Indiana Officials: Man Treated for MERS ‘Improving’

Posted at 11:11 PM, May 04, 2014
and last updated 2014-05-04 23:11:36-04

munsterMUNSTER, Ind. (Chicago Tribune – May 4, 2014) – A man suffering from the deadly Middle East Respiratory Syndrome (MERS) is doing better today, authorities said.

The victim is hospitalized at the Community Hospital in Munster, Ind., which is the first U.S. facility to admit a patient with the deadly virus.

The patient, whose name is being kept confidential, remains hospitalized in good condition and is improving each day, according to a statement from the Indiana State Department of Health (ISDH).

As of Saturday, no other cases of MERS have been identified, according to ISDH.

State and federal health officials confirmed the first U.S. case of the virus on Friday. The patient, a male healthcare worker, had traveled to Riyadh, Saudi Arabia, and began exhibiting symptoms upon his return to the United States, they said.

“We are very pleased the patient is improving and no other cases have been identified at this time,” said State Health Commissioner William VanNess II, M.D. in the statement.

“The individual has received excellent care while at Community Hospital in Munster. The swift diagnosis and precautionary measures taken have undoubtedly greatly helped reduce the risk of this potentially serious virus spreading,” he said in the statement.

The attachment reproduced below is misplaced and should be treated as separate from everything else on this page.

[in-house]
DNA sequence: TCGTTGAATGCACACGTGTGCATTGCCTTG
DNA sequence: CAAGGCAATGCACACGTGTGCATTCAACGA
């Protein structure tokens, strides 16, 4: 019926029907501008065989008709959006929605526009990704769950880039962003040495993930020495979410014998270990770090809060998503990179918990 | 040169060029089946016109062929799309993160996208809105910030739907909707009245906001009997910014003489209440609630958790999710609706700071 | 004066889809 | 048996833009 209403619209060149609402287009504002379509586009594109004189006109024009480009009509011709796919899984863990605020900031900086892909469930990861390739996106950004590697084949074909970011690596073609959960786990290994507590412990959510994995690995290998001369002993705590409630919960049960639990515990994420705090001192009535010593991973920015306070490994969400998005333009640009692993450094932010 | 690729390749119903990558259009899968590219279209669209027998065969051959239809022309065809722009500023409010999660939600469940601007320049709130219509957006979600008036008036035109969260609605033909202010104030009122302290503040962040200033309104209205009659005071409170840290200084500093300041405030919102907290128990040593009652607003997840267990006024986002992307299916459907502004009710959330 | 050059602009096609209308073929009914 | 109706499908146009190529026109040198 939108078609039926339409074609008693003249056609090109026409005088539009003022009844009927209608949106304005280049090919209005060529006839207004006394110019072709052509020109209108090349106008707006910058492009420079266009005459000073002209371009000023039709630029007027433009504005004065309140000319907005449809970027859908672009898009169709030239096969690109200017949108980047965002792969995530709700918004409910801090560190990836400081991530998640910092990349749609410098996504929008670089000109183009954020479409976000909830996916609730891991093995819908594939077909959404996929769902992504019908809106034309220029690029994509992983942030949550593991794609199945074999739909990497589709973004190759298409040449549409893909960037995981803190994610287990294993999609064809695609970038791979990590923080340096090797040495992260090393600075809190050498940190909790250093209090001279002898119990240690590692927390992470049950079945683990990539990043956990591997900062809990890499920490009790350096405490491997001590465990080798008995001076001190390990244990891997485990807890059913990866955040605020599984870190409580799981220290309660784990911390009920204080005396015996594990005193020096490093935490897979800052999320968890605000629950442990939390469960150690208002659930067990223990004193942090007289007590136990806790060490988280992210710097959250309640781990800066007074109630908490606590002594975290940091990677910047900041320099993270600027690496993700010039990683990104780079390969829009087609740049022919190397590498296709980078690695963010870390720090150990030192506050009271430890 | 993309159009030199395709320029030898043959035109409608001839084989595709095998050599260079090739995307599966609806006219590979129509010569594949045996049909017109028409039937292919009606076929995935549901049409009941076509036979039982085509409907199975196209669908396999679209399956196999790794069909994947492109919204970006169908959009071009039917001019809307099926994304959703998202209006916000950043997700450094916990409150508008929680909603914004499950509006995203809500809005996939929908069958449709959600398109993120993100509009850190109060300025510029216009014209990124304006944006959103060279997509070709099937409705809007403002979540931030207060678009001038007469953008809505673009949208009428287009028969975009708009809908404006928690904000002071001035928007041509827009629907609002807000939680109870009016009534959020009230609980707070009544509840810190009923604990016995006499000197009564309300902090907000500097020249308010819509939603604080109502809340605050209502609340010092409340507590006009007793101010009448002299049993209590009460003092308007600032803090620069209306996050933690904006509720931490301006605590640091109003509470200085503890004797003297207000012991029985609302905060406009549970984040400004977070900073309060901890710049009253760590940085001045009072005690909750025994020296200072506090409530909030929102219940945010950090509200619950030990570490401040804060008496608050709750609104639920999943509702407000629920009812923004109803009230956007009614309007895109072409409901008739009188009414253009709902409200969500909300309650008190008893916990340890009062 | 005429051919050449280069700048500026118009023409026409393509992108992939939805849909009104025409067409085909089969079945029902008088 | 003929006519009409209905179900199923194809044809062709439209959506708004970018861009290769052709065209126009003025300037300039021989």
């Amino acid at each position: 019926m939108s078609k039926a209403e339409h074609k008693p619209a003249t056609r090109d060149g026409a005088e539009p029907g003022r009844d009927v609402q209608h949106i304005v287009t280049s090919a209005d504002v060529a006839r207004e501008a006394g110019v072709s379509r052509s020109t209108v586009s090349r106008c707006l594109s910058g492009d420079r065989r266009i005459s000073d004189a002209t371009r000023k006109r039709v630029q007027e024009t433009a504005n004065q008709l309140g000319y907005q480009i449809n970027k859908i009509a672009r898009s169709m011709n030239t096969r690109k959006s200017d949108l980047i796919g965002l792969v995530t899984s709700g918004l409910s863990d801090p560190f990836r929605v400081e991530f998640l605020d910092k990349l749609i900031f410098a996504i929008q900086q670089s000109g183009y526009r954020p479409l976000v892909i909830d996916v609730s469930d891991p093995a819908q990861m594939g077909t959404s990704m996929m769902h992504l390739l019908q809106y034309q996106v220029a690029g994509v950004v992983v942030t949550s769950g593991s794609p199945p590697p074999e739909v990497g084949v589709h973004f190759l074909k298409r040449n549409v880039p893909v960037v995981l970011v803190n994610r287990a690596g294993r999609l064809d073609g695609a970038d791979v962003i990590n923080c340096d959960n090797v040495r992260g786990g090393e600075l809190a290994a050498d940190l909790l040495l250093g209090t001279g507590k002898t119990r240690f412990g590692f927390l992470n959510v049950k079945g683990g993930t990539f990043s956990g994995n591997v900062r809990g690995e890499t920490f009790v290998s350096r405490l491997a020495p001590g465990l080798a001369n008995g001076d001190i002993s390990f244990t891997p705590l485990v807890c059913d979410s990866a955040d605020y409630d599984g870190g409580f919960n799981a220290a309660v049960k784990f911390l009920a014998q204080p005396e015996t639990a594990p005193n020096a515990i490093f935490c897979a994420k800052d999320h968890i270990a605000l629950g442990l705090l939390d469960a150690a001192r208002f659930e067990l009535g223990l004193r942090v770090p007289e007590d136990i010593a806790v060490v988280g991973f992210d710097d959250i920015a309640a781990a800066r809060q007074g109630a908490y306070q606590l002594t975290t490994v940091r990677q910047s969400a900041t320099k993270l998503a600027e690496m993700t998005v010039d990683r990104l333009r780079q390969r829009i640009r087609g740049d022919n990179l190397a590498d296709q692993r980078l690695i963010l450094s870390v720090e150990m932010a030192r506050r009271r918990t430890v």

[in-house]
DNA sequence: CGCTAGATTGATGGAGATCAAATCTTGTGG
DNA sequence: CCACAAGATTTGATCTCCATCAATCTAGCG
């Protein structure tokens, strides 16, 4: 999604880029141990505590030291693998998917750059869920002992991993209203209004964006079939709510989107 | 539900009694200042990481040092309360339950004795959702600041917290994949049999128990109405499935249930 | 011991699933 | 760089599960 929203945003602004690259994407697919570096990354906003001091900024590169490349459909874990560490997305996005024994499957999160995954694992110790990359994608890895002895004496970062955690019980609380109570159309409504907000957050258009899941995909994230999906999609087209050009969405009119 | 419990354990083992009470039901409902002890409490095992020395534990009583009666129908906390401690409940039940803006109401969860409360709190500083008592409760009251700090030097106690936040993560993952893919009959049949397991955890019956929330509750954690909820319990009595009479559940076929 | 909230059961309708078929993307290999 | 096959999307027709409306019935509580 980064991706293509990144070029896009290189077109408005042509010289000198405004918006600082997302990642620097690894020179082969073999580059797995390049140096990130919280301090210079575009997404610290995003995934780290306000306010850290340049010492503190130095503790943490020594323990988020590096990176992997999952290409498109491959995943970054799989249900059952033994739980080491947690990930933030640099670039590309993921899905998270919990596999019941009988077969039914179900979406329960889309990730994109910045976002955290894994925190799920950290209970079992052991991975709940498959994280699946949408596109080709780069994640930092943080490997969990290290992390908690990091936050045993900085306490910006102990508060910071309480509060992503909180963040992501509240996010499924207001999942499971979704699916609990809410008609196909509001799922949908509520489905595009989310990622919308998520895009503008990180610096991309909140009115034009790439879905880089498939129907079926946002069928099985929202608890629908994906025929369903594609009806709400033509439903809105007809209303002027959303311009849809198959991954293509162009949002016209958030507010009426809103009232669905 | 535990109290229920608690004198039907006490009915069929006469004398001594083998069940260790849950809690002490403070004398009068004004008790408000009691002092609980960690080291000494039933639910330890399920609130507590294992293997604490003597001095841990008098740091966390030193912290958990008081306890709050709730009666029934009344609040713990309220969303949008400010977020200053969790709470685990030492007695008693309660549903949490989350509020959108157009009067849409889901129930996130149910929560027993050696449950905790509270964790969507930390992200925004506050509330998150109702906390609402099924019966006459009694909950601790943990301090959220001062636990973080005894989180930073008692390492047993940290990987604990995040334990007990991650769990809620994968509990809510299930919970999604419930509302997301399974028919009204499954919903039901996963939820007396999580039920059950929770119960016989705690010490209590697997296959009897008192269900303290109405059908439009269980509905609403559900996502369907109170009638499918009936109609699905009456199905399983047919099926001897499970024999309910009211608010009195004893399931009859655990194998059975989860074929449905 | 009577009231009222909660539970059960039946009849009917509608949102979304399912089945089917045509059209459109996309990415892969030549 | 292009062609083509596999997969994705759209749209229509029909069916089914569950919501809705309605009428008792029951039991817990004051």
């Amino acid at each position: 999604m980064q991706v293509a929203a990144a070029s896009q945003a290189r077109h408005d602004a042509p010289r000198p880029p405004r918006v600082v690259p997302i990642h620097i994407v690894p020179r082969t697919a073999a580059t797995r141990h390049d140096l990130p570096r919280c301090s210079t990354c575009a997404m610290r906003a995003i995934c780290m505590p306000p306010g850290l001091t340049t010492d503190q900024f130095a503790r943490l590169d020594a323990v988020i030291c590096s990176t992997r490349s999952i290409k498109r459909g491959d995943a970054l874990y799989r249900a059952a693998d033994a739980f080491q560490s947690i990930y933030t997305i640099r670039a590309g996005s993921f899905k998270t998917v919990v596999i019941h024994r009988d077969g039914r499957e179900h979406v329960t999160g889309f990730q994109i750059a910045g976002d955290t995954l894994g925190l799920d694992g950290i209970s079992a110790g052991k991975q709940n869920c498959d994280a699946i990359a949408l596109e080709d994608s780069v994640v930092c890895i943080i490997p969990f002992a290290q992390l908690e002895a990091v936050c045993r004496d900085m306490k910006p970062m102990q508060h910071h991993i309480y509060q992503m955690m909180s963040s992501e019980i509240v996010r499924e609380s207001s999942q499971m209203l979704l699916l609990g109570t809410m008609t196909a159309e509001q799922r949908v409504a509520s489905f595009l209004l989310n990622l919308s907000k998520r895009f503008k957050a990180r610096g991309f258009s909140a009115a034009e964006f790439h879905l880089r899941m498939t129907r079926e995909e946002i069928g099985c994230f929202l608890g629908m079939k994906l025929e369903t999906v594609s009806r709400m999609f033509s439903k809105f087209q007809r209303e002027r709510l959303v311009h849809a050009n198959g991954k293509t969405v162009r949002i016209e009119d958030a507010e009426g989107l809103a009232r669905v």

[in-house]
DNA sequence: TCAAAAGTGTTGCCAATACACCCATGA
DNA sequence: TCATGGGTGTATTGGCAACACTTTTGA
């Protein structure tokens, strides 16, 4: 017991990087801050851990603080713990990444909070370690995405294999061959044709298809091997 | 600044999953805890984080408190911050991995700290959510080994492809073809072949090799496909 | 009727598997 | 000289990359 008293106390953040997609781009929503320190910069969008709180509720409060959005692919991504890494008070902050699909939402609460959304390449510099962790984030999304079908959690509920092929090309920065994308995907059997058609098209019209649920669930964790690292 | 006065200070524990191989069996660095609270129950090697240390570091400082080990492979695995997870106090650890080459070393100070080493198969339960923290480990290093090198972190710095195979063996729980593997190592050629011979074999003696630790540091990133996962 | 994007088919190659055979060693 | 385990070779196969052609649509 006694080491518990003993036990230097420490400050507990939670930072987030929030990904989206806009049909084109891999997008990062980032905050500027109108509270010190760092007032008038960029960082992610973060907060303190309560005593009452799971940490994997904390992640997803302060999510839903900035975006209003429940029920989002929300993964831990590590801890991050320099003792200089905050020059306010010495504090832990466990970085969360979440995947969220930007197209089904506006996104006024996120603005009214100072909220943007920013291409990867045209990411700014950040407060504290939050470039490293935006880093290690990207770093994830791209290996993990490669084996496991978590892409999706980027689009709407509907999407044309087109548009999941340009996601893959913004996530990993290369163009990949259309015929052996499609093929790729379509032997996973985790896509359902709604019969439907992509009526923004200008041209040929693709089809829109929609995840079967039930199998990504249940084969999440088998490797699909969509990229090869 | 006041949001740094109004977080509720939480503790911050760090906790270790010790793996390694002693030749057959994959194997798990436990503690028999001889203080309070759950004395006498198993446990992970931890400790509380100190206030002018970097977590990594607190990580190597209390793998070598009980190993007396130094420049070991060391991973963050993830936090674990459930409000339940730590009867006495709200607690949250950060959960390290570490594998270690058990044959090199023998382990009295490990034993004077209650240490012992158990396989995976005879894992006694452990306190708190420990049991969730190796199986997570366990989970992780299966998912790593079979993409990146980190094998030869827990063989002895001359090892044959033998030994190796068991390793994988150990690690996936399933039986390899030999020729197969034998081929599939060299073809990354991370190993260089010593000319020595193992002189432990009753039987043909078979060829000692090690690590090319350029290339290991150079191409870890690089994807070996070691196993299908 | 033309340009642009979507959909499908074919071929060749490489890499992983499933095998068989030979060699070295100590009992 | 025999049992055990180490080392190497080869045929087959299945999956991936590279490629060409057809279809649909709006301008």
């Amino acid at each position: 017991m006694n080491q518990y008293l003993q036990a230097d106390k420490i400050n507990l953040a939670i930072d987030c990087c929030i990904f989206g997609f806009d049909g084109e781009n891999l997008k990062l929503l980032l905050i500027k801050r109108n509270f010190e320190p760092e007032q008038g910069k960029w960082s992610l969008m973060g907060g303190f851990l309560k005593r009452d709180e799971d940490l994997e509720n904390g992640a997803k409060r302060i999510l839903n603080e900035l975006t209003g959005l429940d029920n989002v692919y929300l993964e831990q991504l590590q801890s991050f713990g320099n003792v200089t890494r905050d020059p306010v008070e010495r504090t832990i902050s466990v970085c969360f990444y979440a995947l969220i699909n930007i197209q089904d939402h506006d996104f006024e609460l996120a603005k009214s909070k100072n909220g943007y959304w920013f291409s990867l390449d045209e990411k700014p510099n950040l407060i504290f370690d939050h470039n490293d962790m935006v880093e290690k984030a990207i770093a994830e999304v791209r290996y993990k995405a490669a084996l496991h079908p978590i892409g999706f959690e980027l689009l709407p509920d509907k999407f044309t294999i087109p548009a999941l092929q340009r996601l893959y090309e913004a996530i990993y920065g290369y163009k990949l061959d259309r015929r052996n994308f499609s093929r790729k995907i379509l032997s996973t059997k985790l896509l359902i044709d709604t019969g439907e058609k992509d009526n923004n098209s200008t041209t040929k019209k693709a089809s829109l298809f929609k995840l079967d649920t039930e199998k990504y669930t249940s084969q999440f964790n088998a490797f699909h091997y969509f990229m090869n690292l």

The Indiana State Department of Health is working with the hospital, the Centers for Disease Control and Prevention (CDC) and others to monitor the situation and prevent the spread of the virus.

Since symptoms of MERS may take up to 14 days to occur, staff members at the hospital who had direct contact with the patient prior to the patient being placed in full isolation have been taken off duty and placed in temporary home isolation, the statement said.

Those individuals are being closely monitored for any signs or symptoms of the virus and will be allowed to return to work once the incubation period is over and they have confirmed negative laboratory results. There have been no reported cases of people without symptoms transmitting this virus.

“The patient is in full isolation and presents no risk to patients, staff or the general community,” said Don Fesko, CEO of Community Hospital in the statement. “We are thoroughly prepared to handle respiratory infections. We continue to work closely with the CDC and State Health Department and are following every recommendation. Safety is our top priority.”

For questions about MERS, please call the Indiana State Department of Health hotline at 1-877-826-0011, which is being answered daily, 8 a.m. to 4:30 p.m. EDT. A voicemail system is available for callers to leave a message during off hours. All calls will be returned first thing the following morning.

To keep you and your family healthy by reducing your risk of disease, follow CDC’s tips:

  • Wash your hands often with soap and water for 20 seconds, and help young children do the same. If soap and water are not available, use an alcohol-based hand sanitizer.
  • Cover your nose and mouth with a tissue when you cough or sneeze, then throw the tissue in the trash.
  • Avoid touching your eyes, nose, and mouth with unwashed hands.
  • Avoid close contact, such as kissing, sharing cups, or sharing eating utensils, with sick people.
  • Clean and disinfect frequently touched surfaces, such as toys and doorknobs. | Twitter: @ChicagoBreaking